Harry Redknapp pays for poor finish

icon spusfansJune 17 ~ Spurs are at a crossroads. They could ill afford to miss out on the Champions League for a second consecutive season but having managed to claw their way to fourth place, Chelsea took great joy in relegating them to the Europa League. The fallout from this failure has already cost Harry Redknapp his job. Spurs chairman Daniel Levy has never appeared that enamoured with Redknapp. After one of his more memorable seasons, which included minor heart surgery and beating tax evasion charges, a run of six wins in Spurs' final 17 games has cost him his job. 

When you consider the mitigating factors, finishing in the top four was an impressive achievement but, despite annual pre-tax profits and impressive revenue, the hole in Spurs's accounts could lead to player sales to cover the shortfall. Gareth Bale is frequently linked with a £32 million move to Barcelona and Manchester United are rumoured to be poised with a £30m bid for Luka Modric. Should significant bids materialise, the club may be inclined to sell.

With a strict £70,000 weekly wage ceiling, Tottenham’s wages to turnover ratio is believed to be around 56 per cent, which is both respectable and sensible by Premier League standards. Modric has designs on a £100,000-a-week contract and plenty of clubs are likely to be willing to facilitate that. Levy will have to adjust his figures or auction him off to the highest bidder.

Having rejected a substantial bid for Modric last summer, Redknapp conceded that: “You can’t say he’s worth £40m and want to pay him the wages of someone who is worth £5m.” Something has to give and Modric is keen to discuss his future when he returns from the European Championships.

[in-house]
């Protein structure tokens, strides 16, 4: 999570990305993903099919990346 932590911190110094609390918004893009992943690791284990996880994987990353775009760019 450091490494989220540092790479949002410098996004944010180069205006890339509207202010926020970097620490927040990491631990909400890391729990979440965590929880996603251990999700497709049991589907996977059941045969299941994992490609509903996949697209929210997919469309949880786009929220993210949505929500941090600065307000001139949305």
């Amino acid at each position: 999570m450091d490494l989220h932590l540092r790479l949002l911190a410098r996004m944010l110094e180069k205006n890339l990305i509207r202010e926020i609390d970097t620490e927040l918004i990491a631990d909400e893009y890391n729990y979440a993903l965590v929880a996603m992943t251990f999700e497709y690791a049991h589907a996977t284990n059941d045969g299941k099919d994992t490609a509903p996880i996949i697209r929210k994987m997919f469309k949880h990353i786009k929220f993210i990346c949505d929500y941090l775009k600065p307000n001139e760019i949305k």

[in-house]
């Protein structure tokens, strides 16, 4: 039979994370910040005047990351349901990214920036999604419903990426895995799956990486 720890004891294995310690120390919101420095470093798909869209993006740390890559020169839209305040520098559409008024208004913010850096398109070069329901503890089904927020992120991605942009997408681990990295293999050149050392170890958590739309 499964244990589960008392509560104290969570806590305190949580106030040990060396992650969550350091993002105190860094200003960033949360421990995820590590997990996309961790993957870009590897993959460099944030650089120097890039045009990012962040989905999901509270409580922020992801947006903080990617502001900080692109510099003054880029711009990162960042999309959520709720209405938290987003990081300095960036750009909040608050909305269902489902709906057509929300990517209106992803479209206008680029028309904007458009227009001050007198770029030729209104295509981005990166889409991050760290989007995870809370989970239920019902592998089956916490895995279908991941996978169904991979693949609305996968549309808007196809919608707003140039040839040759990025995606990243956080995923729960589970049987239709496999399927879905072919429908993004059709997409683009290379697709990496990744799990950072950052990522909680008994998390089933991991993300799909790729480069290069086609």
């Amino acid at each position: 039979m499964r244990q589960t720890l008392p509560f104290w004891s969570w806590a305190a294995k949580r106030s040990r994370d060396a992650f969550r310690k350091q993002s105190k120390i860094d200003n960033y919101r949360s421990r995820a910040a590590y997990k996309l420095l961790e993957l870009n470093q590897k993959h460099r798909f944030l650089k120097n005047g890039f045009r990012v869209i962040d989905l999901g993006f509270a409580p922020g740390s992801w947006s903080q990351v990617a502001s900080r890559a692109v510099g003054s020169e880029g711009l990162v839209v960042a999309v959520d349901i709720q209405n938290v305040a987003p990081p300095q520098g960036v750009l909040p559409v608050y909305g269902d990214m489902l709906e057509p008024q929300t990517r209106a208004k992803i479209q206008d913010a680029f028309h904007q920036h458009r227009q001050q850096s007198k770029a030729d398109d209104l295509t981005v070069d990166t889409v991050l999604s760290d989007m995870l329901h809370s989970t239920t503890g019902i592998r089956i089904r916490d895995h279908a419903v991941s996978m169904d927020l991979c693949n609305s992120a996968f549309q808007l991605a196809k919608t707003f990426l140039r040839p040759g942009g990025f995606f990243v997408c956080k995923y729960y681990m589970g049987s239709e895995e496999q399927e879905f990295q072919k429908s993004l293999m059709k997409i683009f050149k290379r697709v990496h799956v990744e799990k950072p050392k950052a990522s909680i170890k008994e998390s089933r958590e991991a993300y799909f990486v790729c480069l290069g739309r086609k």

In his end-of-season address to supporters, Levy claimed: "Our squad has top players at all levels and we shall continue to seek stability and to retain key players this summer and beyond.” Having made a similar proclamation the previous summer and remained true to his word, he may find the task more difficult this time around. With high ticket prices and a 36,000 capacity, Spurs are hamstrung in their ability to generate extra funds. With financial fair play approaching, the task will become increasingly difficult.

Fortunately, there is progress regarding their plans to build a new stadium adjacent to White Hart Lane, with a commitment to invest in the surrounding area from Haringey Council and a £90m investment in land and planning made by the club. The move would result in an increase in capacity to 56,250, enabling the club to profit from the 35,000 fans believed to be on a waiting list for season tickets. Of course, the success of this development is reliant on a successful side, Champions League football and big-name players.

There is still plenty of reason for cheer. The club remain financially sound, their new training centre in Enfield will open shortly and their academy side performed well in the NextGen Series last season. Yet by sacking Redknapp, Levy appears to be suggesting that the club now warrants a better manager and that a fourth-place finish is no longer satisfactory. It's a bold claim, with so much at stake. Scott Johnson

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